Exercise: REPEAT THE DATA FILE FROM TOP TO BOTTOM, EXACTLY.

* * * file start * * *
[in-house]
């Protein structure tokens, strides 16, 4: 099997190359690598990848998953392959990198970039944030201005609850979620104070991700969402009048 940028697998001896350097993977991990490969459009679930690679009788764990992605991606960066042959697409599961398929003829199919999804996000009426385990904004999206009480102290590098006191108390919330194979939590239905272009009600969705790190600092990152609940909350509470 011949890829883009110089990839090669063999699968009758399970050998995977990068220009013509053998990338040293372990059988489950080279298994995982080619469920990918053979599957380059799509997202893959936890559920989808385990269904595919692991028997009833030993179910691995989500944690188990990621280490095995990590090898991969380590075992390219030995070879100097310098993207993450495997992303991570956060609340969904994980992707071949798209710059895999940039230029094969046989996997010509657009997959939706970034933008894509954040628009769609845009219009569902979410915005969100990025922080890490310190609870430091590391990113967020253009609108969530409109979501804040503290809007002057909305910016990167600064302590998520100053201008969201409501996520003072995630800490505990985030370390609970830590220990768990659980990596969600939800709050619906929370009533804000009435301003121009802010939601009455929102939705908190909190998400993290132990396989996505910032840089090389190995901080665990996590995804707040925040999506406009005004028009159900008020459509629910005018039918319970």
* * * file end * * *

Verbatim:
[in-house]
């Protein structure tokens, strides 16, 4: 099997190359690598990848998953392959990198970039944030201005609850979620104070991700969402009048 940028697998001896350097993977991990490969459009679930690679009788764990992605991606960066042959697409599961398929003829199919999804996000009426385990904004999206009480102290590098006191108390919330194979939590239905272009009600969705790190600092990152609940909350509470 011949890829883009110089990839090669063999699968009758399970050998995977990068220009013509053998990338040293372990059988489950080279298994995982080619469920990918053979599957380059799509997202893959936890559920989808385990269904595919692991028997009833030993179910691995989500944690188990990621280490095995990590090898991969380590075992390219030995070879100097310098993207993450495997992303991570956060609340969904994980992707071949798209710059895999940039230029094969046989996997010509657009997959939706970034933008894509954040628009769609845009219009569902979410915005969100990025922080890490310190609870430091590391990113967020253009609108969530409109979501804040503290809007002057909305910016990167600064302590998520100053201008969201409501996520003072995630800490505990985030370390609970830590220990768990659980990596969600939800709050619906929370009533804000009435301003121009802010939601009455929102939705908190909190998400993290132990396989996505910032840089090389190995901080665990996590995804707040925040999506406009005004028009159900008020459509629910005018039918319970």